TORONTO (Apr. 2) — Ron Wicks, the longest–serving on–ice official in National Hockey League history, died peacefully Friday night at 8:43 in Brampton Civic Hospital. He was 75 and surrounded by his family — Barb, his wife of 52 years; children Lisa and Brian. The cause of death was liver cancer.
His condition having deteriorated since Monday, Ron requested, early on Friday, that he be disconnected from intravenous fluids and oxygen. Blessedly, he was in no pain toward the end of his life.
As he noted on his personal website last week — and emailed to close friends — Ron was hoping to “hang around” long enough to watch The Masters golf tournament, which begins next Thursday. Now, he’ll have a bird’s–eye view of the entire course at Augusta National.
Ron spent his final week saying so long to the biggest names in the hockey world. He spoke with Wayne Gretzky, Bobby Orr, Scotty Bowman, Darryl Sittler and others. A special phone–call came from Toronto Blue Jays radio voice Jerry Howarth, who spent 20 minutes on Tuesday night chatting with Ron and Lisa from Dunedin, Fla. Jerry then kicked off Friday night’s broadcast of the Toronto–Boston exhibition game from Olympic Stadium in Montreal by saying hello to Ron and his family. The former ref chose to not watch TV while in palliative care. “As long as he has his radio head–set and Blue Jays baseball, he’s happy,” Barb told me on Monday, when I visited Ron with former NHL officiating colleagues Bruce Hood and Ron Asselstine.
Wicks was diagnosed with cancer in late–2013 and underwent a 7½–hour operation to remove half his liver. It was followed by more than 20 rounds of radiation and chemotherapy. The aggressive treatment provided him nearly two years of relative health; his condition began to worsen in mid–December. Weakened by weight–loss and an inability to tolerate food, he entered palliative care three weeks ago.
Early in the 1960–61 season, Wicks became the youngest official to work a game in the NHL — he had just celebrated his 20th birthday and found himself on the ice as a linesman at Madison Square Garden in New York. He spent the overwhelming majority of time between 1960 and 1967 honing his craft in the American, Central and Western hockey leagues. His first big break occurred during the 1964 Stanley Cup playoffs, when NHL officiating supervisor Carl Voss elevated him as a linesman. Ron worked two of the most memorable post–season games involving the Toronto Maple Leafs: Game 7 of the Cup semifinals at the Montreal Forum, remembered for Dave Keon’s hattrick that powered the Leafs past the Canadiens… and Game 6 of the final round at the Detroit Olympia — still legendary for an overtime goal scored by Toronto defenseman Bob Baun while playing on a fractured foot (the Leafs won the Cup at home in Game 7).
Wicks spent the following three years as a referee in the minor leagues. When the NHL doubled in size to 12 teams for the 1967–68 season, he made the jump, full–time, along with such other refs as Bruce Hood, Wally Harris, Lloyd Gilmour, Bob Sloan, Dave Newell and Bryan Lewis. Ron worked until the end of 1985–86, refereeing the All–Star game on Feb. 4 of that season in Hartford. He conducted the opening face–off between Gretzky and Mario Lemieux — a photo of which graced the cover of his 2009 memoir.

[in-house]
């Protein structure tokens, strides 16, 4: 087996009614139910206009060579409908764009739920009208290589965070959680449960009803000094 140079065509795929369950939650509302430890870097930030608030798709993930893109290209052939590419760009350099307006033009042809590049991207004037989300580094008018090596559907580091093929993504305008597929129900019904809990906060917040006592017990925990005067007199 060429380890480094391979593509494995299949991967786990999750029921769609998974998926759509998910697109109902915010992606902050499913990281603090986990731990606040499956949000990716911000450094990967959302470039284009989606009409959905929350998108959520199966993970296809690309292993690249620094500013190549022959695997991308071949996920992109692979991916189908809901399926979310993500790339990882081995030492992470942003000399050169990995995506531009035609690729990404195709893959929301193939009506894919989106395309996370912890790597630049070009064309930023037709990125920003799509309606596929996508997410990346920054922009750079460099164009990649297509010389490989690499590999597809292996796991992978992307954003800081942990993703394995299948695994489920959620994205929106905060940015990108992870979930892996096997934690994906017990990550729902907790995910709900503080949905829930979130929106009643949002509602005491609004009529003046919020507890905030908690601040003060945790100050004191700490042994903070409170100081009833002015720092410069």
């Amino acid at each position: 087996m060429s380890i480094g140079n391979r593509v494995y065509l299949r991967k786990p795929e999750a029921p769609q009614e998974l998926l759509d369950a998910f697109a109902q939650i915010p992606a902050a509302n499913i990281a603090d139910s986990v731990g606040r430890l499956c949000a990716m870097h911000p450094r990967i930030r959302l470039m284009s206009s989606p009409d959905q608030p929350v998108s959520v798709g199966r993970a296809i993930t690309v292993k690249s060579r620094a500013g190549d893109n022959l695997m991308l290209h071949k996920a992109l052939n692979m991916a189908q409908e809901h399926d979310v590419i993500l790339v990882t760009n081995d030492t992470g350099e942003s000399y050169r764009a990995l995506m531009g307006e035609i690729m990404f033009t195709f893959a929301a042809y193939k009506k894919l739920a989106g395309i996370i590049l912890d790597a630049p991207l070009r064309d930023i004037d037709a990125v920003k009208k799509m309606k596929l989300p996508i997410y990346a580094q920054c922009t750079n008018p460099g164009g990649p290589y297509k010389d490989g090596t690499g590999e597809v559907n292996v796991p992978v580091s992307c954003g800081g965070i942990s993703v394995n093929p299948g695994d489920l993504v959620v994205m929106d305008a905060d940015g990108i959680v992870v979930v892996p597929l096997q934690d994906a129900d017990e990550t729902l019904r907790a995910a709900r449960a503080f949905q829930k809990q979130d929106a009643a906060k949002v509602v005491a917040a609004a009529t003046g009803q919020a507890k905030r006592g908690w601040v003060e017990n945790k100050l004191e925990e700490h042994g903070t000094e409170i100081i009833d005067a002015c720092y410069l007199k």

BETTER TIMES: MY PHOTO OF RON (RIGHT) WITH BEST PAL AND FORMER NHL REFEREEING COLLEAGUE BRUCE HOOD. THIS WAS TAKEN IN NOVEMBER 2014 AT AN NHL ALUMNI GATHERING IN MARKHAM, NORTHEAST OF TORONTO. RON HAD FULLY RECOVERED FROM HIS CANCER SURGERY.
After recovering from his cancer operation, Ron began to attend the gathering of NHL alumni at a Shopsy’s restaurant in Markham (on the first Monday of each month). He and Bruce Hood alternated driving to the event and were inseparable friends. It was during these lunch meetings that I had the privilege of getting to know Ron. He was an immeasurably warm person and I took to him immediately. The alumni gatherings lasted roughly two hours — barely enough time for Ron to share his multitude of stories from more than two decades in the NHL. He followed my blog and nearly always emailed a kind response afterward.
I will miss receiving those messages.
Ron emailed just after Christmas with a box of NHL programs he wanted me to have; they were from games he’d officiated in the 1970’s. “The memorabilia will be great for your blog,” he said. At the time, I considered it a grandiose gesture; typical of this wonderful man who probably wished to clean out some “stuff” from his basement. Only when I learned of his relapse did I understand the unspoken — it was Ron’s parting gift to me. I’ll cherish those items and share them with you in a future blog.
I conclude now with words I made certain to tell Ron in a private chat during my hospital visit with him on Monday. I am stridently a proponent of the mournful ballad written in 1988 by Mike Rutherford and B.A. Robertson; then recorded by Rutherford’s English rock band Mike + The Mechanics. Entitled In The Living Years, it addresses a son’s regret over unresolved conflict with his deceased father. The chorus: “Say it loud, say it clear… you can listen as well as you hear… it’s too late when we die… to admit we don’t see eye to eye.” Morally, the ballad can apply to any person as it pertains to another. The unmistakable message: That conflict be resolved; forgiveness granted; words of love and affection spoken… in the living years.
What I said to Ron was this: In life, many things can be acquired through purchase. But, one item cannot be bought, sold, negotiated or bartered in any way. It must be earned, without equivocation, and never, ever compromised. In my faith — Judaism — and in the Hebrew language, it is called “shem tov.”
English translation: A good name.
Ron Wicks will carry that through eternity.